In addition, the findings suggest many JCU MBBS graduates have chosen a career that is not only compatible with regional, rural or remote practice, but also involves continuity of care with patients, a wide scope of practice and a good work–life balance. A number of graduates reported that they came to the JCU medical school because of their intention for a rural medicine career, and many commented that their career choice was influenced by undergraduate and early career experiences in smaller rural and regional hospitals and health centres. It is likely that JCU medical graduates’ early career experiences, personal attributes and drivers differ from those of most other Australian medical graduates.
These findings add to the evidence base suggesting the selection criteria for admission into medical school should be broadened to preferentially select applicants with intentions for a rural and/or generalist career. Furthermore, critical aspects of the ‘rural pipeline’ can be developed first in undergraduate training – in particular, extensive rural placement experiences in generalist and generalist specialist disciplines, and continuing all the way to the end of postgraduate training. Other aspects of the ‘rural pipeline’ were also identified as important: selection and support of appropriate students, role modelling and identity formation. To ensure that community needs are being met, consideration needs to be paid not only to outcomes relating to the geographic locations where graduates practise (eg rural/remote) but also to their choice of specialty and the balance of generalist versus specialist careers.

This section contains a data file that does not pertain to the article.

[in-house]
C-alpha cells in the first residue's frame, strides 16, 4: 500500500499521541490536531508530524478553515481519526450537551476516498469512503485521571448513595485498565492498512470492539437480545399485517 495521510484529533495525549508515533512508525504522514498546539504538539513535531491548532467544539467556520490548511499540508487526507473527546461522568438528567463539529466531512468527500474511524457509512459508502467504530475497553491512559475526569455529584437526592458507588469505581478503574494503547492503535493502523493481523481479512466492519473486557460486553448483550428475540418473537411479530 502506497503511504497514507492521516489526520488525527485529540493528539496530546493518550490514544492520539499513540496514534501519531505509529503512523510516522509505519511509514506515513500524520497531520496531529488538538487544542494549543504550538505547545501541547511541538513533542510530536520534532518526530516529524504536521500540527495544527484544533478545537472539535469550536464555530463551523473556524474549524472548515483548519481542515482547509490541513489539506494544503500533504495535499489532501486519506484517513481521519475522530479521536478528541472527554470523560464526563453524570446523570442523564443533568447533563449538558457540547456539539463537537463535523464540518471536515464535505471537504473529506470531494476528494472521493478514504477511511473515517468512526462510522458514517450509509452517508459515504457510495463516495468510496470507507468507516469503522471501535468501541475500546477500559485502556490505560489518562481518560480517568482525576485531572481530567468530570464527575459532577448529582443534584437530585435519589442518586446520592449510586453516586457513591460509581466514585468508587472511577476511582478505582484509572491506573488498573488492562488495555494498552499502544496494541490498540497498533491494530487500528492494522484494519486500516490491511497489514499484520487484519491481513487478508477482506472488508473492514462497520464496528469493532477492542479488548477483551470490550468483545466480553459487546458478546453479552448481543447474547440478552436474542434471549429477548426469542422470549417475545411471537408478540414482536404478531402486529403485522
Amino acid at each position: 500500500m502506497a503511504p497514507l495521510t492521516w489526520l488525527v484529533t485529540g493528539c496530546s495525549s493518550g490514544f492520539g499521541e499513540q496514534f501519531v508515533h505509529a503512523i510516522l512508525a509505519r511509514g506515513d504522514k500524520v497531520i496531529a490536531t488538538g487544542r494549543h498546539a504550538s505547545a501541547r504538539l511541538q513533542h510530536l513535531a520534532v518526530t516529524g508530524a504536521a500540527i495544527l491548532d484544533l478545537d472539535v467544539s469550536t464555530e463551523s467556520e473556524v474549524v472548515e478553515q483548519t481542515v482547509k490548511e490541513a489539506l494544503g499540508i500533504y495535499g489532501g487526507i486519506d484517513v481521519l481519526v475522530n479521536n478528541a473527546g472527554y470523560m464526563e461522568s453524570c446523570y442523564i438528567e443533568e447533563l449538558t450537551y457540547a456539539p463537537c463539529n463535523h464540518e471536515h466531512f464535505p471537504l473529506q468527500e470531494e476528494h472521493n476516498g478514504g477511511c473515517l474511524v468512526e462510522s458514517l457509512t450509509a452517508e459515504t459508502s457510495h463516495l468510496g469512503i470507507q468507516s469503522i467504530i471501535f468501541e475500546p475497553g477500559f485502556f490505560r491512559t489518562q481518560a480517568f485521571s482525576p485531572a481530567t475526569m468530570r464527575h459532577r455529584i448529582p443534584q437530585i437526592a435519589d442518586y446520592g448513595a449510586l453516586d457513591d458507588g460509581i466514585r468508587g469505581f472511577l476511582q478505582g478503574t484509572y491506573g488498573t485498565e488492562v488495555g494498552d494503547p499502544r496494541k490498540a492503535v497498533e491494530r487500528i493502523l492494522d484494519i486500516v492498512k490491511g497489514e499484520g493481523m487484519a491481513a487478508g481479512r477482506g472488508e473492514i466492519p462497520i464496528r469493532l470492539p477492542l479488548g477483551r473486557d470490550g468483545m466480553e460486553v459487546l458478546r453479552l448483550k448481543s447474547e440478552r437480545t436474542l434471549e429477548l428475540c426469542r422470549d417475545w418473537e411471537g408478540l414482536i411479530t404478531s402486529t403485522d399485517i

The authors are grateful for the efforts of all JCU medical graduates who consented to contact for future studies in the annual year 6 exit survey.